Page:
The Future of PC Gaming, Part II

The Future of PC Gaming, Part II

TomMcD.jpgThe phrase “Consoles are Better” is on the short list of verboten opinions at any PC magazine, and certainly not one I would have voiced a few years ago. I’m a PC gamer through and through, down to the bone. I didn’t have a hardcore console childhood and then drift into computer gaming as I grew older. I began gaming on computers such as the TRS-80 and Commodore 64.

But tell me: Did the C64 plug into a computer monitor on a desktop? No, it plugged into your TV and you sat on the living room floor. My first desktop PC was an 8088 with a black-and-yellow Hercules monitor, and it didn’t even have a mouse until I added a special mouse board. A bus mouse was exotic hardware, partner.

So when I say the future of PC gaming is in the living room and not on the desktop, I’m not talking heresy. I’m talking about a return to our roots. The Xbox 360, with its Windows Media Center OS and PowerPC core, doesn’t feel like a typical game machine. It feels like a proto-PC that connects to the TV. And because it’s capable of streaming media, can connect to the Internet, and of course, play games, it certainly feels like a PC. But it’s certainly not a full PC yet.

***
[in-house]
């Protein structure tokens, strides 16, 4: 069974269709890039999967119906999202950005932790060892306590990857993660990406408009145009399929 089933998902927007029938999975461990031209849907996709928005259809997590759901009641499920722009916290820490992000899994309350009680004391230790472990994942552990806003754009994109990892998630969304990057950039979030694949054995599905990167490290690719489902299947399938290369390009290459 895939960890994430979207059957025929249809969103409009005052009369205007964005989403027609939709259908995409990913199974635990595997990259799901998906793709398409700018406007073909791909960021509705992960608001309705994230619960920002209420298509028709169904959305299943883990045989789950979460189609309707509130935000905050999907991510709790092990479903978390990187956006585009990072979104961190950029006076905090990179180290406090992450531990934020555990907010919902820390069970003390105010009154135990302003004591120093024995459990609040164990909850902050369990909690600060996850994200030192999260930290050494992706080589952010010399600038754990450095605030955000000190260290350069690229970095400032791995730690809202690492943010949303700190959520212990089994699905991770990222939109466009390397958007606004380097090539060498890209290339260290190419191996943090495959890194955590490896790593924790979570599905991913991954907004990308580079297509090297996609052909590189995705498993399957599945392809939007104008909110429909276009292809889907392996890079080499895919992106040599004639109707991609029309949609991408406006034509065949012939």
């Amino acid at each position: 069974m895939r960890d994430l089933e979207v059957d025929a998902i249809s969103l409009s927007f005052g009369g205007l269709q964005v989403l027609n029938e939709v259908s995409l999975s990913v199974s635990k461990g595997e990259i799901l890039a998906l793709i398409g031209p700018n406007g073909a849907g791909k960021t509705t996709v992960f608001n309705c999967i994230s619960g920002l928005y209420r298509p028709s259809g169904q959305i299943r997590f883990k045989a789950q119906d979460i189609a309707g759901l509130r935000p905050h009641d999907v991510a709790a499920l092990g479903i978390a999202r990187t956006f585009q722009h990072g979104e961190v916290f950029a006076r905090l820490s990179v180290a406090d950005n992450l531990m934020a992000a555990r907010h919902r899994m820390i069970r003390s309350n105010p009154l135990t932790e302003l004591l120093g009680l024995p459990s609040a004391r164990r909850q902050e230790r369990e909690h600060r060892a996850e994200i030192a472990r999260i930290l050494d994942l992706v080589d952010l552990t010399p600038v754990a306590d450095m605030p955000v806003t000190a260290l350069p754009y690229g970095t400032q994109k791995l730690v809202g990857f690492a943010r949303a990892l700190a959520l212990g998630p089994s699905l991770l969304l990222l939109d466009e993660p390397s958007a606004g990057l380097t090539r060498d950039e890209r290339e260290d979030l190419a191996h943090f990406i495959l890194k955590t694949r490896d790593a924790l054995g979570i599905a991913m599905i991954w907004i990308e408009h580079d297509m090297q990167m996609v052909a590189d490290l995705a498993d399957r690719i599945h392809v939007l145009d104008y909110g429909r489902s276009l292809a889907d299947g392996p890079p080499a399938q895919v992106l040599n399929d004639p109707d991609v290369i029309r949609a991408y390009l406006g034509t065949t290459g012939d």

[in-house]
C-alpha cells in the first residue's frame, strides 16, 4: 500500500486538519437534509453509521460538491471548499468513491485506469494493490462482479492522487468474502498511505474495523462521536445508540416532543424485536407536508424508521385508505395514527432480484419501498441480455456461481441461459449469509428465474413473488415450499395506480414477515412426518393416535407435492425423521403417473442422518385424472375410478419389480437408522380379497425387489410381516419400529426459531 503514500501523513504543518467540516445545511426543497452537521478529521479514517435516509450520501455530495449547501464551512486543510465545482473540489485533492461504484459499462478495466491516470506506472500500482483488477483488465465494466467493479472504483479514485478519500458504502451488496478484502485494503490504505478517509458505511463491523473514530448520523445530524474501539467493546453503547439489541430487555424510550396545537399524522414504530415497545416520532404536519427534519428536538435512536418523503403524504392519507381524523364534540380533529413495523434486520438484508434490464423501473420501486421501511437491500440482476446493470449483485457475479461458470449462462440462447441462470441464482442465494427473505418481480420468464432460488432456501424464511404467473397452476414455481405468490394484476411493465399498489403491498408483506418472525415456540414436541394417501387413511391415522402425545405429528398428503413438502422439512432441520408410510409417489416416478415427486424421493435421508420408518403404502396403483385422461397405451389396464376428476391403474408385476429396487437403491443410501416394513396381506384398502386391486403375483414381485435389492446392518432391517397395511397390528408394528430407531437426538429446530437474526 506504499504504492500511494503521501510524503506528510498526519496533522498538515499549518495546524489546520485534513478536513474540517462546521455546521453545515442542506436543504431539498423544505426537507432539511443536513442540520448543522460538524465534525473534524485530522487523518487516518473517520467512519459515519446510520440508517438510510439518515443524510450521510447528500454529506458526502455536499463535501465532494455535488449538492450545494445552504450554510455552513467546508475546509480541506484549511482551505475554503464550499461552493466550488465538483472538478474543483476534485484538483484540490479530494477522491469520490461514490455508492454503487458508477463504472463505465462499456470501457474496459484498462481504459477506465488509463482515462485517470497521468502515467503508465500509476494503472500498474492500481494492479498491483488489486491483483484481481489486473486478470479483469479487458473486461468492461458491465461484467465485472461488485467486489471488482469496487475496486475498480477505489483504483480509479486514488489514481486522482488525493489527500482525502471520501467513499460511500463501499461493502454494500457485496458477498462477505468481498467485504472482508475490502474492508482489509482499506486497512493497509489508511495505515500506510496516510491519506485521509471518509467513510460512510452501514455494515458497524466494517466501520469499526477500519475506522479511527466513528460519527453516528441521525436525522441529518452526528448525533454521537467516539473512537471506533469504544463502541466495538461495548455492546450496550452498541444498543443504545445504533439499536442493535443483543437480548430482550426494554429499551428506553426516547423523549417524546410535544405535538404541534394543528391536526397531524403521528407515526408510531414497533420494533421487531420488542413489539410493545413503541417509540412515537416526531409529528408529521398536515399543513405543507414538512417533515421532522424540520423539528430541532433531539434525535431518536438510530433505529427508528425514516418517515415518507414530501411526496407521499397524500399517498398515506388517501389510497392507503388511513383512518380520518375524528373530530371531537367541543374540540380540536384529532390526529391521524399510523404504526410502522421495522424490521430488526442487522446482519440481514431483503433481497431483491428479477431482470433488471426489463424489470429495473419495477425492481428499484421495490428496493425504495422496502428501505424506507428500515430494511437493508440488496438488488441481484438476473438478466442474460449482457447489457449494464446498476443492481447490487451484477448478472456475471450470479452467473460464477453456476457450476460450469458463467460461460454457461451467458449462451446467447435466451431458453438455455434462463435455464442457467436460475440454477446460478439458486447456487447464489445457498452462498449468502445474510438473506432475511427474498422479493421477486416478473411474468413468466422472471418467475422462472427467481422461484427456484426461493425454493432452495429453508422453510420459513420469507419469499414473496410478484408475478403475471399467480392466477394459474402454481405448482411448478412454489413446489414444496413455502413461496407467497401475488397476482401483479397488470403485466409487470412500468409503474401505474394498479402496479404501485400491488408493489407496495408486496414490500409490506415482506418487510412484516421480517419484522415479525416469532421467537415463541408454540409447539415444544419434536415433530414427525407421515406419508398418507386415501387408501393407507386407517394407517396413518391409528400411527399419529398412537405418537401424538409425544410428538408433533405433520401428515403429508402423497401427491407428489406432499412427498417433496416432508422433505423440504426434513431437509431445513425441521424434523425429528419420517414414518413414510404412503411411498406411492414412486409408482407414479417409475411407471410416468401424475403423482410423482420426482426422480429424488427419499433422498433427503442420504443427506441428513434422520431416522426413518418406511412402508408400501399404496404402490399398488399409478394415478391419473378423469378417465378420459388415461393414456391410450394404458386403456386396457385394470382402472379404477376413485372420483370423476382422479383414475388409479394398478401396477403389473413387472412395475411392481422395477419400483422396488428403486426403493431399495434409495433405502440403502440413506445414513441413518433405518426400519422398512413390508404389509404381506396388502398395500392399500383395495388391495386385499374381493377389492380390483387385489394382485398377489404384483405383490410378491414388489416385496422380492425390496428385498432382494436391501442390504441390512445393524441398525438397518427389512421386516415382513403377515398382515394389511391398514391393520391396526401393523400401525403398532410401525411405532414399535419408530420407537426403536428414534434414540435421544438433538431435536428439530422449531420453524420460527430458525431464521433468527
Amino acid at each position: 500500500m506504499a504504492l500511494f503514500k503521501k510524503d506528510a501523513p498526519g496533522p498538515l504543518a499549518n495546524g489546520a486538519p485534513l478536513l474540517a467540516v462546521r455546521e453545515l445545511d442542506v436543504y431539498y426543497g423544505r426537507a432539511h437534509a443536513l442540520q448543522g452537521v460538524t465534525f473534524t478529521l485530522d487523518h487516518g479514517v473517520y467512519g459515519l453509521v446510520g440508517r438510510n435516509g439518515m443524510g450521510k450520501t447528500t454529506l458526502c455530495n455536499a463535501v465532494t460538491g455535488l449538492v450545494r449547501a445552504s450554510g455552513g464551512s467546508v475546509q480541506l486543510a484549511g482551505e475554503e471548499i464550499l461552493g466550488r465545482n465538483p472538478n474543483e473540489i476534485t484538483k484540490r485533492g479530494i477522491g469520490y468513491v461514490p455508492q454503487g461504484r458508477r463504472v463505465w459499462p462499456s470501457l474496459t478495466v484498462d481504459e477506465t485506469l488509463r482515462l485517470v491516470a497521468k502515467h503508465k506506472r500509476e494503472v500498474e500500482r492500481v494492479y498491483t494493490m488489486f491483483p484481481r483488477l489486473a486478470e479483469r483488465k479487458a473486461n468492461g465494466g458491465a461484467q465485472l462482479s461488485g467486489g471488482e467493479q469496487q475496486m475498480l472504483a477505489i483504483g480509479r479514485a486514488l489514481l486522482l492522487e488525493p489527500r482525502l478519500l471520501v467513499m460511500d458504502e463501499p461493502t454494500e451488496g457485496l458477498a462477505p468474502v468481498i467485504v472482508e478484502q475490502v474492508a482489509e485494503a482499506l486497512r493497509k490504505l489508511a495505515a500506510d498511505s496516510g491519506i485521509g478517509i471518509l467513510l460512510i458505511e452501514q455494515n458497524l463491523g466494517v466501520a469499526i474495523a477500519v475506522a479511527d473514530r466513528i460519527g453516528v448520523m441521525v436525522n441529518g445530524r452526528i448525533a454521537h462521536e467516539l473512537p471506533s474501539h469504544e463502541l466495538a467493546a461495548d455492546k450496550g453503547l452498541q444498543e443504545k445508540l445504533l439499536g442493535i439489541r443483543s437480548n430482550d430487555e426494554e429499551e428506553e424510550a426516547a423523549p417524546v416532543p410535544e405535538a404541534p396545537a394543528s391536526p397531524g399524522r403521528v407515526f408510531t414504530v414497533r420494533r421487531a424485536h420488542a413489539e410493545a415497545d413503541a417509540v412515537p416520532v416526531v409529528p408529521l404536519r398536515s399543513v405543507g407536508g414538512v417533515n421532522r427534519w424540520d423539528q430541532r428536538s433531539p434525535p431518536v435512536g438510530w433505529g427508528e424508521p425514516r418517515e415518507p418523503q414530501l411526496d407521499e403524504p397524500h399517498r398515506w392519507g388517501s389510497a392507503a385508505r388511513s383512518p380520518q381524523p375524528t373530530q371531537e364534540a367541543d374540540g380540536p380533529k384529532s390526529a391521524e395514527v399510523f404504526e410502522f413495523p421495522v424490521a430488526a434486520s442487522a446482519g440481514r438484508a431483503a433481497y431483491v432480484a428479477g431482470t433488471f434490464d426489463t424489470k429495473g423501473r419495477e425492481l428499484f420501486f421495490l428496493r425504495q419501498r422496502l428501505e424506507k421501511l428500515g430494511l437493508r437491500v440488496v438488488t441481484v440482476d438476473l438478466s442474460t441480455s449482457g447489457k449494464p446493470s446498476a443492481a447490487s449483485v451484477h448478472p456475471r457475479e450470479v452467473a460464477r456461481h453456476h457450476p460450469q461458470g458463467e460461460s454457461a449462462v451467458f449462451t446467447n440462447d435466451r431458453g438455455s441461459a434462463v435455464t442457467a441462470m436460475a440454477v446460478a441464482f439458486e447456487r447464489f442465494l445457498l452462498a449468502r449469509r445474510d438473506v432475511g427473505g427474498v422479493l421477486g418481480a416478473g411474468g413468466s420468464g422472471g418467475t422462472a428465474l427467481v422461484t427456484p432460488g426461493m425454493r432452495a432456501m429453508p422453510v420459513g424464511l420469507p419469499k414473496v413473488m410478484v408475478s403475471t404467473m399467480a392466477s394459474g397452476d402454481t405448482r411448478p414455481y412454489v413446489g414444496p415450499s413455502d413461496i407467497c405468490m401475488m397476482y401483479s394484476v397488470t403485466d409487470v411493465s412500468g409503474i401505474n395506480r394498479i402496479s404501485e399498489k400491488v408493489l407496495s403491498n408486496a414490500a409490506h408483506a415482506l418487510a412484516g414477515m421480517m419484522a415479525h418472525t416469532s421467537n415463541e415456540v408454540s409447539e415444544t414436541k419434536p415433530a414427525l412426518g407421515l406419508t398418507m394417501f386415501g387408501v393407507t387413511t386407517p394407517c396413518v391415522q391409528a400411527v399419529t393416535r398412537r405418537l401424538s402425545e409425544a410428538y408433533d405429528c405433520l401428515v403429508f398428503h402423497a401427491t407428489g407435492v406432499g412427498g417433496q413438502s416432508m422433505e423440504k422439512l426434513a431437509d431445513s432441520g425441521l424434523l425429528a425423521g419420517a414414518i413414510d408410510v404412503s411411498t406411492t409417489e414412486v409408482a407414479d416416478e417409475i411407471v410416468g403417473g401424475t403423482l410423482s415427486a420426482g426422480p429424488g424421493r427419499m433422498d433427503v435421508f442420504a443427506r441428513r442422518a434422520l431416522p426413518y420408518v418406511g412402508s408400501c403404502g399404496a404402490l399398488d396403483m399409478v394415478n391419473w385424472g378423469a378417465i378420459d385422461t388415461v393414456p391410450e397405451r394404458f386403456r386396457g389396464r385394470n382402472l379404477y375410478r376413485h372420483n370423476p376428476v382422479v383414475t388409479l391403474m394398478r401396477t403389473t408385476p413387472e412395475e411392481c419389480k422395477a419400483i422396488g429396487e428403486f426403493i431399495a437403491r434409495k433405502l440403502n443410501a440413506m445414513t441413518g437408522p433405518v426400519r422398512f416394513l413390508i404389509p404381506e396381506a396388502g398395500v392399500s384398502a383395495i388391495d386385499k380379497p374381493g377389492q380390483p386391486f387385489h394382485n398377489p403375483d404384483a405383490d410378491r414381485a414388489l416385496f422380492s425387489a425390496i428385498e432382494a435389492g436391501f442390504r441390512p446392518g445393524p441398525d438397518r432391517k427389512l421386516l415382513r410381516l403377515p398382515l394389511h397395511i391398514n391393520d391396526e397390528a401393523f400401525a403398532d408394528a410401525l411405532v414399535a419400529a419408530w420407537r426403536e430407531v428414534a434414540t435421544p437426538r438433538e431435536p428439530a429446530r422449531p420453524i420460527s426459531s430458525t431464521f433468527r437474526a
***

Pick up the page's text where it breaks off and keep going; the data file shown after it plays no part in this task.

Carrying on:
The lack of keyboard/mouse control is a major handicap, but the low player cap for certain Xbox Live games (Call of Duty 2 is limited to eight players) is an even bigger hurdle.

More to the point for gamers, however, is the promise that the distinction between a PC game and an Xbox game will vanish at some point in the next generation. Let’s face it: The PC gaming market is not as vibrant as it once was. PC gamers are more likely to get solid titles for their desktop PCs if games can be PC/Xbox hybrids right out of the box. The 360 isn’t the machine to do that, but it points the way toward a true home-entertainment/PC convergence where the standard desktop/console distinctions fall away, and everyone benefits.

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